HP Portable+ disks
ard at p850ug1.demon.co.uk
Fri Dec 31 13:33:31 CST 2010
> . . . and also, disks that were used on one system and then reused on a
> different one. The first side has a different format than the second
> side, nine sectors per track with 8 used for a different file system than
> the ninth, or a bogus MS-DOS directory left behind on track 0 and a CP/M
> directory on track 2.
Disks that have been used on a double-head drive (or have been
factory-formatted for such a drive) which are then reformetted and used
on a single-head drive can have some odd remnants on side 1.
The other odd one is to have a machine that formats, say, 8 sectors per
track, nd use a pre-formatted disk with 9 sectors per track (otheriwse
identical format) in it. Most of the time it works fine (the machine will
only loo kf or the first 8 sector headers). But if you come to analyse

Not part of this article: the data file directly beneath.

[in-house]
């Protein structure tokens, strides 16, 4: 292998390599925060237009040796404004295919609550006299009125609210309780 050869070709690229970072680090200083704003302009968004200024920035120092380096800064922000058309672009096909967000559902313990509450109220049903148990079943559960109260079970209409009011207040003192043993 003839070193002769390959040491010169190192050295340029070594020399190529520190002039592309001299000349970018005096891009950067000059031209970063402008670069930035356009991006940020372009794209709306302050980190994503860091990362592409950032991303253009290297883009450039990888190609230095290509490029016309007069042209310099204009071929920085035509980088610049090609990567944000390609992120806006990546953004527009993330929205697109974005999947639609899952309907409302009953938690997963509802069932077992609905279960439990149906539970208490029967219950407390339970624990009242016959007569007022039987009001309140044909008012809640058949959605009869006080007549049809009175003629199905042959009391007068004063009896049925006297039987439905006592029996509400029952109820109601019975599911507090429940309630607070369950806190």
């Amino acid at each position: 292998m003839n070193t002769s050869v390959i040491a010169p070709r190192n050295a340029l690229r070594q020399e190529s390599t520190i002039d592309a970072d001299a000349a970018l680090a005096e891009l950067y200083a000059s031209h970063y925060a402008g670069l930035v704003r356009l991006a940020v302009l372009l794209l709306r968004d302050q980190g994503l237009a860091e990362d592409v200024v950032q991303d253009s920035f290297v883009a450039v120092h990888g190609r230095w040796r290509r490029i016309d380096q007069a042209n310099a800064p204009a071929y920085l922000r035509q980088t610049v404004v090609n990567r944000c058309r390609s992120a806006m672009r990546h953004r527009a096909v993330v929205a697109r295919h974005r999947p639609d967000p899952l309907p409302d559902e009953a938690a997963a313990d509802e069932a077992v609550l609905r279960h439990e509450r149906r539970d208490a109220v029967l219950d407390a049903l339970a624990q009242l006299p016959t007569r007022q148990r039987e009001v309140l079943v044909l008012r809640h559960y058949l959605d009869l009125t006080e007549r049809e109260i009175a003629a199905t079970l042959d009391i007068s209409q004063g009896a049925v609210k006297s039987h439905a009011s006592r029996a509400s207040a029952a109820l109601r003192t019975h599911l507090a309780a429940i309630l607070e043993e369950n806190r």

such a disk, you see this odd extra sector that is there for no good reason.
> . . . or calling 3.5" diskettes "hard-sector"
Sinc ethe index signal in a 35." drive comes from a sensor in the motor
(not from any kind of hole in the disk), I believe hard-sectored 3.5"
disks are impossible., at least using the normal definiton of 'hard
sectored'. Hard sectored 3" disks would be possible (there is an index
hole in rthe disk and a normal LED + phototransistor sensor), but AFAIK
no such disks were ever made. I don;t know about 3.25", etc.
> . . . or calling 40 cylinder DSDD "Quad", and calling 80 cylinder DSDD
> "SD"! (Superbrain)
What about disks with 2 different filesystems on the same side of the
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